http://www.digitaljournal.com/news/environment/canada-s-indoor-vertical-mushroom-farm-takes-off/article/541789

Canada's indoor vertical mushroom farm takes off

Posted Jan 26, 2019 by Tim Sandle
An new agricultural operation has taken off in Canada — the Gruger Family Fungi in Nisku. This is Canada’s first vertical mushroom farm. The facility specializes in tree-loving mushrooms.
File photo: Mushrooms — Pleurotus populinus  Pennsylvania  USA.
File photo: Mushrooms — Pleurotus populinus, Pennsylvania, USA.
Jim Tunney
As reported in the Edmonton Journal, the Grugers have transitioned from farming their first mushrooms in a converted shipping container to, just three years later, producing some 12,000 pounds of mushrooms per month at their Nisku facility - a startup called Family Fungi.
The fungal farm grows 10 different kinds of mushroom. Some are manufactured to eat whereas others are medicinal varieties. The types of mushrooms grown are not the ones that most consumers are used to purchasing at their local store, so no portobello or button mushrooms. A review in City Farmer describes one variety - pink oyster mushrooms (genus Pleurotus) - as having a smoky, bacon-like flavor.
The video below provides a behind-the-scenes glimpse of the mushroom growers in action:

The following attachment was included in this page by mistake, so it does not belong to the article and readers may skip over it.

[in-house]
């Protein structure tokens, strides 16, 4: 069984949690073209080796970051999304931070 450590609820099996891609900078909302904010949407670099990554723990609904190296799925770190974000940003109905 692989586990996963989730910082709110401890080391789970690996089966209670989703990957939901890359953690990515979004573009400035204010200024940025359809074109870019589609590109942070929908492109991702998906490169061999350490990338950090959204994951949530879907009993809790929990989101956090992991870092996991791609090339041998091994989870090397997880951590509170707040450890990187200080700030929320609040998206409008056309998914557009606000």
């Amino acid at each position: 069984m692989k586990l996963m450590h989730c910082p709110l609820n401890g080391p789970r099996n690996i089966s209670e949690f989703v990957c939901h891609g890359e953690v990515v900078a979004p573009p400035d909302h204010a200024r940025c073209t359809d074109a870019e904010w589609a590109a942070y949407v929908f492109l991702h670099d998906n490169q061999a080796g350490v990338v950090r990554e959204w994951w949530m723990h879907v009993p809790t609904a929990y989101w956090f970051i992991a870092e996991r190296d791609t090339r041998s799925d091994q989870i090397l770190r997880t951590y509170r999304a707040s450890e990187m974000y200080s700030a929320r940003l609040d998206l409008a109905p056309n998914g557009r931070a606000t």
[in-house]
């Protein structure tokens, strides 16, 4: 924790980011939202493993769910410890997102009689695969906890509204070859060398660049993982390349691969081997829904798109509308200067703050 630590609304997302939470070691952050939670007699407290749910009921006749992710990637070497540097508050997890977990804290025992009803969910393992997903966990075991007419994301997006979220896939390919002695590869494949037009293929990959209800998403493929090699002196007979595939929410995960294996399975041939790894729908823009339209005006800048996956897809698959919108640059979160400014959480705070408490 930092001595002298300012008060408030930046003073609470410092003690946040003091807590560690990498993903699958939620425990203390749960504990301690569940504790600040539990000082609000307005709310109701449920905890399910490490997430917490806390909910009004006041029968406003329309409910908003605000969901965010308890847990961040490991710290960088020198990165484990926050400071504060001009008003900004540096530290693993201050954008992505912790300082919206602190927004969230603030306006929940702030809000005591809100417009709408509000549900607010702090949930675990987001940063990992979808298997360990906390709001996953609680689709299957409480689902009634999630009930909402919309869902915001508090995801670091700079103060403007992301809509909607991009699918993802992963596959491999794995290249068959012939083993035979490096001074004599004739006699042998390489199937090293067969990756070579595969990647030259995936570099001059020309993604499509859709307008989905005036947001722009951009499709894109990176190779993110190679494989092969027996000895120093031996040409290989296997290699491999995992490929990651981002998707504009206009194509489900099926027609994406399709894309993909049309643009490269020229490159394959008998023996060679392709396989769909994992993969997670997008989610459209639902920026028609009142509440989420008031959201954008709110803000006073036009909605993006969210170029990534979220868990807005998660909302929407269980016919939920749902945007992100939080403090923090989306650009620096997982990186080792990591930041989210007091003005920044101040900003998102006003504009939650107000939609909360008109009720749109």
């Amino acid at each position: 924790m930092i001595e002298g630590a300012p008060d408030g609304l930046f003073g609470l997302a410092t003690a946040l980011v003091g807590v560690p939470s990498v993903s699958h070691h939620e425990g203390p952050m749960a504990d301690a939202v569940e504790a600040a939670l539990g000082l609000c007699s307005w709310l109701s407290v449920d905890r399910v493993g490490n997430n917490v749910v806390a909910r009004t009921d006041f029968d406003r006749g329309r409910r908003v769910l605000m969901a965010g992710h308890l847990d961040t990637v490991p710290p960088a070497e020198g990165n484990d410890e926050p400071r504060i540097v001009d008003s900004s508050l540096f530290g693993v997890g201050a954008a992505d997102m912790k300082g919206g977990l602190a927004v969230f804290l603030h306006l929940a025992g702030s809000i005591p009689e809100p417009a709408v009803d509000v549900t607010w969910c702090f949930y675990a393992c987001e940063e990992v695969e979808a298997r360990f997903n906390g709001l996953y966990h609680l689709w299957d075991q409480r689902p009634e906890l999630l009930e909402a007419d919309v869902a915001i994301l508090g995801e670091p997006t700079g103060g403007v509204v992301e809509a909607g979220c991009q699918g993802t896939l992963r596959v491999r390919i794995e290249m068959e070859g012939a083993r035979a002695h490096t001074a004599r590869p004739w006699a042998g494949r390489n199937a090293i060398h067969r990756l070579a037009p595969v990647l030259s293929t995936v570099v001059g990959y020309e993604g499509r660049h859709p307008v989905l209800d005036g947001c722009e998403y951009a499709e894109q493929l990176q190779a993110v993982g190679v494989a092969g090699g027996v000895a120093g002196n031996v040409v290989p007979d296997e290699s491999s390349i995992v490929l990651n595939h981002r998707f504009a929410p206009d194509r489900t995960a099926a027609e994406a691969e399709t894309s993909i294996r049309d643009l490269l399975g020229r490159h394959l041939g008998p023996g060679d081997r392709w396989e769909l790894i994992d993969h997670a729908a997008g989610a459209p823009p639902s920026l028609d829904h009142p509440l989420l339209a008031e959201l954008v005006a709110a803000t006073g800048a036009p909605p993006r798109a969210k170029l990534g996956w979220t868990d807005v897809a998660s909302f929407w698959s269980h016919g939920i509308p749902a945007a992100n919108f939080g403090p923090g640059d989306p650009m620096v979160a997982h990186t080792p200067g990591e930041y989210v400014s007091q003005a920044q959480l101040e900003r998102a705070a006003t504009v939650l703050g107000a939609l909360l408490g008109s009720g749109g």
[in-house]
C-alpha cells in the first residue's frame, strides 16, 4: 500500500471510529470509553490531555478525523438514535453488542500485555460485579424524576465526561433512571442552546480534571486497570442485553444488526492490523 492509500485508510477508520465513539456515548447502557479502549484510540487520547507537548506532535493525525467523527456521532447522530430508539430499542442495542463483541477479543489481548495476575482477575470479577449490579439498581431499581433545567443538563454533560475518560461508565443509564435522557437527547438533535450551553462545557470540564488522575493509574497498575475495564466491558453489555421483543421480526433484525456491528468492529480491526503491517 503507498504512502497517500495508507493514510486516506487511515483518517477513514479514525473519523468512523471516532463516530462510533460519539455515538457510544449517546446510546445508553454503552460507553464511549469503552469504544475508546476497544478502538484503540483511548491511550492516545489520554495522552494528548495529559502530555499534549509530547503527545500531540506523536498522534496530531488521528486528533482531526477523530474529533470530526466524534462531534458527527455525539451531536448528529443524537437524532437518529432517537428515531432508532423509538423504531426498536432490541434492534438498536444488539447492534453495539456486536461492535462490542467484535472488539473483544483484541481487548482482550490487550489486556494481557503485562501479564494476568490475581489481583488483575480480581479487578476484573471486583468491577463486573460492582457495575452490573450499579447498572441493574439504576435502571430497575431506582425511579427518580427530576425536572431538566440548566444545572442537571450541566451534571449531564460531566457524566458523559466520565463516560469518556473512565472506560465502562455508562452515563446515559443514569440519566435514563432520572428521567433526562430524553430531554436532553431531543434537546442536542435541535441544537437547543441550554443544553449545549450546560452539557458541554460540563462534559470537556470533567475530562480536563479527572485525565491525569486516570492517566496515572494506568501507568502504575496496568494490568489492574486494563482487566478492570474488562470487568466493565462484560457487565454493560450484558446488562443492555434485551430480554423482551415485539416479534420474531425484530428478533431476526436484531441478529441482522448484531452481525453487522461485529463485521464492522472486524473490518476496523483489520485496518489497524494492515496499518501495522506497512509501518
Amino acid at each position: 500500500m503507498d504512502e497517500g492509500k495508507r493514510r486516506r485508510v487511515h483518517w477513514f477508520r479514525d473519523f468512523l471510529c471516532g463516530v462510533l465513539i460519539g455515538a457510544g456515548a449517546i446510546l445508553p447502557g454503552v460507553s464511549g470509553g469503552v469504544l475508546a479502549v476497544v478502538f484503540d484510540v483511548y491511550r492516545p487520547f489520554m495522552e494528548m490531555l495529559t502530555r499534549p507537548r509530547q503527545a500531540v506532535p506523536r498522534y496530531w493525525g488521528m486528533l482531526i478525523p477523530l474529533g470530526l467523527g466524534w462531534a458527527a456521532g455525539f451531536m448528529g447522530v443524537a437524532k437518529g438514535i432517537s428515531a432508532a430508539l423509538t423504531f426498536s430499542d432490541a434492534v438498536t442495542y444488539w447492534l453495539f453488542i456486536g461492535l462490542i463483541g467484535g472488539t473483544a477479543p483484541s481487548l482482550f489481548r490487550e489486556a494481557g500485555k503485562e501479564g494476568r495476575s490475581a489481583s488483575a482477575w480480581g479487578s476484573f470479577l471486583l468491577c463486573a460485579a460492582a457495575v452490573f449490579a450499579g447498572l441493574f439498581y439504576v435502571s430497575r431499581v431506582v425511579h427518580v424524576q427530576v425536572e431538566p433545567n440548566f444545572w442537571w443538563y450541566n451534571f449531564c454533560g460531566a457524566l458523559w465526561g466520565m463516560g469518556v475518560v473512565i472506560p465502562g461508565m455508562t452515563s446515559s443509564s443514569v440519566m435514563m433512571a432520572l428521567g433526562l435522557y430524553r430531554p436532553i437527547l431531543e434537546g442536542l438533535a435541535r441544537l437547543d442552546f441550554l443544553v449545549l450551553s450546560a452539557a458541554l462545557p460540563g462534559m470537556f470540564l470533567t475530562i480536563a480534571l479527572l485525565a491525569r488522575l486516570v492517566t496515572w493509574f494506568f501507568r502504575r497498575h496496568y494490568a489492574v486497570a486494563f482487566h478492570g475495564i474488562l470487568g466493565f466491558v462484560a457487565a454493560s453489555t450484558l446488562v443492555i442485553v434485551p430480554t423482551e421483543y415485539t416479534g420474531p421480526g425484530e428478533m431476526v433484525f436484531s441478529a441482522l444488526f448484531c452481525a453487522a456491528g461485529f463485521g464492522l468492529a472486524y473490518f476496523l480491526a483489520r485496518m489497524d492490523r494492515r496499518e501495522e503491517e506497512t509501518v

To grow three-loving mushrooms means growing many of he mushroom varieties vertically. For this the farm has various types of scaffolding in place. To enhance the process, the next stage is an artificial tree, according to co-founder Bev Gruger. The startup is also experimenting with different types of mushrooms and working on achieving optimal climate conditions for the fungi to grow.
There are six steps to mushroom cultivation:
1. Making mushroom compost
2. Finishing the compost
3. Spawning
4. Casing
5. Pinning
6. Cropping
Gruger explains this side of the activity: "We call this a research facility because nobody’s ever done this — there’s no book. What works in this room for this mushroom, might not work for this mushroom in this room. People don’t realize there’s a lot of science going on behind the scene."